- the challenge mentioned above wouldn't have been prolonged if the program director had listened to the concerns of the teachers and actually did something about it. at the end of the first week, the teachers called for a meeting (yes, the teachers did) with the director (who never checked in with us at all) to share our concerns about our students and the difficulty we are all facing as teachers. the program director said he would hold more curriculum meetings and that he would meet each teacher individually to see what next steps should be taken. unfortunately, he didn't do any of those things, actually, he didn't even make an effort and I think that says a lot. the person who founded this program and has been running this program for 7 years now let his own volunteers down to the point where we all realized we couldn't even rely on him for support. ultimately, we had no confidence in him and we stopped asking him for advice, for materials, for anything at all, like there was no longer a relationship between the volunteers and the program director. this created a lot of tension, but the program director never addressed this tension himself and instead became passive aggressive and just started avoiding us.
- what's unique about these kinds of programs is that we're teaching in a place away from home, somewhere far and somewhere we all may have a chance to explore after teaching or on the weekends. unfortunately, because the program was in such a small and rural town, the teachers were very limited in what they could do for fun. there was not a single time that we were able to eat out because there was no where to eat. the only shopping we did was for snacks like chips and cookies. "town" was too far away for anyone to get there by foot and since we don't know how to drive motorbikes, we spent 50% of our time at the church (we taught here, ate here, played sports here, etc.) and spent the other 50% of our time in our motels. the town is so small that everyone knew where we stayed and we'd get spontaneous visits at our motel room at night. at first, you appreciate being in a small, rural place but for five weeks, it becomes really hard to do when you don't have the chance to do something different for once, especially in a beautiful place like Vietnam.
- for some reason, there wasn't enough money in the program so the teachers couldn't really ask for materials for our classes and we were forced to just wing it and make due with whatever we had.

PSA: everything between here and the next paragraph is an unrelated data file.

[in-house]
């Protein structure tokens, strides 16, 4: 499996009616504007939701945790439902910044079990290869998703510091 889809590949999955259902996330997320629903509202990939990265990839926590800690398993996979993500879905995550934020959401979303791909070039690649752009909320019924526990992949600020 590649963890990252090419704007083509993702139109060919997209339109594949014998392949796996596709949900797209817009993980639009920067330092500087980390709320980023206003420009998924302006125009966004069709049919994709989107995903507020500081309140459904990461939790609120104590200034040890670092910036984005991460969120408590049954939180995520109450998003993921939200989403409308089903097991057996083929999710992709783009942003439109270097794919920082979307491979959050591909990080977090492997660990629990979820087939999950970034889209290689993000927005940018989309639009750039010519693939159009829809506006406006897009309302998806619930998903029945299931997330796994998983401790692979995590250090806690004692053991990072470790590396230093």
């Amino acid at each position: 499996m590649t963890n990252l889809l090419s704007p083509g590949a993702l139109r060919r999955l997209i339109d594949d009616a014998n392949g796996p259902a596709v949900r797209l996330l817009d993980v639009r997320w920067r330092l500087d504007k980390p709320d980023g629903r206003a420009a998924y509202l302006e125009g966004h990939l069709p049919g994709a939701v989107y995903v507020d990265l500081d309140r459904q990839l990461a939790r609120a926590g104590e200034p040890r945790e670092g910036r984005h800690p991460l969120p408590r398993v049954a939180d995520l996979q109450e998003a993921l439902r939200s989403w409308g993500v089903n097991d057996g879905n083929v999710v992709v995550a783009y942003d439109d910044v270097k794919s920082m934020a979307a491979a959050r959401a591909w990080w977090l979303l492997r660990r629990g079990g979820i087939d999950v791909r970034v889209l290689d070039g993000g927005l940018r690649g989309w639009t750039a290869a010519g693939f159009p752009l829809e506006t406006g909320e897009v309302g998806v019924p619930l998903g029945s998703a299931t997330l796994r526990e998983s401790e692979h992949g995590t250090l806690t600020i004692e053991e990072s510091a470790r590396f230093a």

- the motel we stayed at was pretty janky but at least it was ridiculously close to the church. our "mattress" was so uncomfortable, I don't even think it was a mattress. you should probably never ever step into the restroom barefoot. the motel owners only give ONE BLANKET per bed. sharing gets awkward sometimes. also, had to hand wash our own laundry because it costs $2.50 per load and only the motel owner gets to dictate what counts as a load so sometimes she'll split your load into 3 and charge you $7.50. there was a rat in our room. a wasp was building its nest and laying eggs in one of our restrooms. geckos mate at night in your room. you live out of your suitcase the whole time.
- fundraise for your plane ticket. it's totally possible if you're not lazy.
- there is no full-proof way to prevent mosquito bites. so, the best you can do is find the proper medication for it, like having anti-histamines so they're not itchy and swollen and make sure you have some sort of ointment for it
- there is no such thing as too much toilet paper. you should probably go to costco and buy a pack and bring it with you to Vietnam because in almost all of the places I went to in Vietnam, there was no toilet paper.
- nothing is ever as it seems so either expect the worse or expect nothing at all. this is the theme of Vietnam 2k13 in Duc Linh. and I say it again, nothing. is EVER. as it seems.
- if they still have the same program director, don't do it. I've never seen such poor leadership skills in my life (and trust me, I've worked with some pretty poor leaders). if trang (his girlfriend who seriously and whole-heartedly did all the things he was supposed to, but didn't do) is the new program director, then definitely do it because she is so kind and supportive. she will always listen to you and will always check in with you and provide you with constructive feedback that's actually useful towards your teaching. she puts her all into this program and really does her best not only to make sure everyone is happy and okay, but also that the students are having a great time too. and that's the kind of leader you need.